It’s been a while since I’ve updated this website (to see recent work in the graduate program, visit my MN Artists page at mnartists.org/hrpeebles).  If you’ve been keeping track of my CV, you may have noticed that I’ve done a few gallery shows, however, the majority of my work has been outside of the gallery.

Since January 2017, I have been facilitating workshops collaboratively with victims of sexual violence.  Although my studio-based practice has proceeded tangentially with my community-based work, I’ve committed to an interdisciplinary approach to shift the culture surrounding sexual violence in the United States. Mainly, I’ve been meeting, connecting with, and laughing with artists, activists, and educators to learn and share information.  As a rape survivor, this involves levels of vulnerability, courage, and a commitment to self-healing that I have otherwise not been able to pursue.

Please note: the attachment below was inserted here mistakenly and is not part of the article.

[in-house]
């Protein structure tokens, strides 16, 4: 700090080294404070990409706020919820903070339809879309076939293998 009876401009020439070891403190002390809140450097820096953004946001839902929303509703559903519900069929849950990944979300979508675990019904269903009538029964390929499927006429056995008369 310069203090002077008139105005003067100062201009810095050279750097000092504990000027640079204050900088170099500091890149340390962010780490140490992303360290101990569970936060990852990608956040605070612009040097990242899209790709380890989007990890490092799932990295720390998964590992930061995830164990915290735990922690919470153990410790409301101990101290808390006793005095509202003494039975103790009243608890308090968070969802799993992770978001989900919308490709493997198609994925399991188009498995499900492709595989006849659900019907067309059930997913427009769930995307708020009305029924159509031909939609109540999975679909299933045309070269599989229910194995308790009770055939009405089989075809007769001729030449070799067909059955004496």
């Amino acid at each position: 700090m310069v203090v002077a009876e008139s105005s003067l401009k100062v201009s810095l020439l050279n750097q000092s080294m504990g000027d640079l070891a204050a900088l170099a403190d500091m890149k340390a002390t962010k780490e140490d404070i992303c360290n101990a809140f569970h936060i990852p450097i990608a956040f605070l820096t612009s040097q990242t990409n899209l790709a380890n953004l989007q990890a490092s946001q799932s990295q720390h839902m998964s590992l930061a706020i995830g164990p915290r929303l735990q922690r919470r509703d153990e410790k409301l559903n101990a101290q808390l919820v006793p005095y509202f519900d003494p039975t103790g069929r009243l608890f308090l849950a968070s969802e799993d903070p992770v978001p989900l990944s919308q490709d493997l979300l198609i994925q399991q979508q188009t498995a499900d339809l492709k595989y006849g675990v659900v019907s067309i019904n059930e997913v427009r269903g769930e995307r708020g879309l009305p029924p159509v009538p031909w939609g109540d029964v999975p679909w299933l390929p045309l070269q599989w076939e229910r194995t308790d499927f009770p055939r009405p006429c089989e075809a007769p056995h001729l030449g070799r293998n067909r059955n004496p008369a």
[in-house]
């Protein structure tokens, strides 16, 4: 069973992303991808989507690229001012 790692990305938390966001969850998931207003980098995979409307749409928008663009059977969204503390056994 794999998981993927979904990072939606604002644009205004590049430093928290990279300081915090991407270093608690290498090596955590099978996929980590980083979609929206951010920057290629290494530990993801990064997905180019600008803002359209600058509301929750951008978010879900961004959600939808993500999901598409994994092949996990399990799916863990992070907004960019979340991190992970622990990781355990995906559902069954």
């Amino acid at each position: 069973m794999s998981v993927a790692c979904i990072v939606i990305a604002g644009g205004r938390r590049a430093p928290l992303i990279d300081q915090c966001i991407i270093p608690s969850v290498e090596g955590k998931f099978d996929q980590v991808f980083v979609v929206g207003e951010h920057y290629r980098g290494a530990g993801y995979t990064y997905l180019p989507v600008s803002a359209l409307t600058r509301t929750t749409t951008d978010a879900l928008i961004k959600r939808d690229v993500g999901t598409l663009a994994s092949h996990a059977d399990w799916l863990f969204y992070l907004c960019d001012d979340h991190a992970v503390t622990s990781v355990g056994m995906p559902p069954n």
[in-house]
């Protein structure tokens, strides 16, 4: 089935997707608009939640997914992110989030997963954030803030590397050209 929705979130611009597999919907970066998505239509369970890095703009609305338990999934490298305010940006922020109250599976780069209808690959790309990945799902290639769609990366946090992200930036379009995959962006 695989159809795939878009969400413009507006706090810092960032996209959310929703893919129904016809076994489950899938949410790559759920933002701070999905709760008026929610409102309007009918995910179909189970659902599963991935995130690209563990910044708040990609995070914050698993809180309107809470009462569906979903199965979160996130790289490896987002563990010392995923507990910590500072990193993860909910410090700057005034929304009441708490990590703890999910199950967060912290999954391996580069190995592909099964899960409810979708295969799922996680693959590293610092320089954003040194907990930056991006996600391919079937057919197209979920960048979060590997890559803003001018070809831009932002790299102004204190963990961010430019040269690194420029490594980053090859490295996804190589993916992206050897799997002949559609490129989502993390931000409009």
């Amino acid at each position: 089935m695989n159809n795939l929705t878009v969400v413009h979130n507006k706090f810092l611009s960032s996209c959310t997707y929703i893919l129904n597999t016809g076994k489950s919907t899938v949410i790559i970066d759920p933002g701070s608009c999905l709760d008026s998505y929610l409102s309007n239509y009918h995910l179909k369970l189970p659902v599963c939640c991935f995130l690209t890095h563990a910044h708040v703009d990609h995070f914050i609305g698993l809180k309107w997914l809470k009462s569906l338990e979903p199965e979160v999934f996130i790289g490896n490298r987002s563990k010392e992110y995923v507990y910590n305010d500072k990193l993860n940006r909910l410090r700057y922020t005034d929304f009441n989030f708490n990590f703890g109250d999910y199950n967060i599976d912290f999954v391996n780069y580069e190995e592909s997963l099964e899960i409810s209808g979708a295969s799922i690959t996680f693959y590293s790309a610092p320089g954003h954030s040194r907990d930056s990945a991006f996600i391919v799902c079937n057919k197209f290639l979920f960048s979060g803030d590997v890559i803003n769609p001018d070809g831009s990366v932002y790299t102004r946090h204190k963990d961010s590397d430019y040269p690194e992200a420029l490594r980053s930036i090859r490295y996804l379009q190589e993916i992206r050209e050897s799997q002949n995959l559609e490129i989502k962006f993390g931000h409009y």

Join my peers and I for our MFA Thesis Show on May 12th from 6 pm to 9 pm at 2201 1st Avenue South in Minneapolis, MN.

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MCAD, Thoughts & Exploration

Thoughts on DBT Therapy – Healing Tool & Systemic Tool of Oppression?

Lately I’ve been deep into a reading called The Body Keeps the Score: Brain, Mind, and Body in the Healing of Trauma by Bessel Van Der Kolk, M.D. This book so far, among several other factors in recent weeks have both reaffirmed some of the techniques and developing habits from my investment in Dialectical Behavioral Therapy (DBT), while also re-evaluating this time as I try to funnel my experiences into art and pursue activism.

Passivity
Conditioning
Re-shaping the Brain
Agency / Empowerment
Activism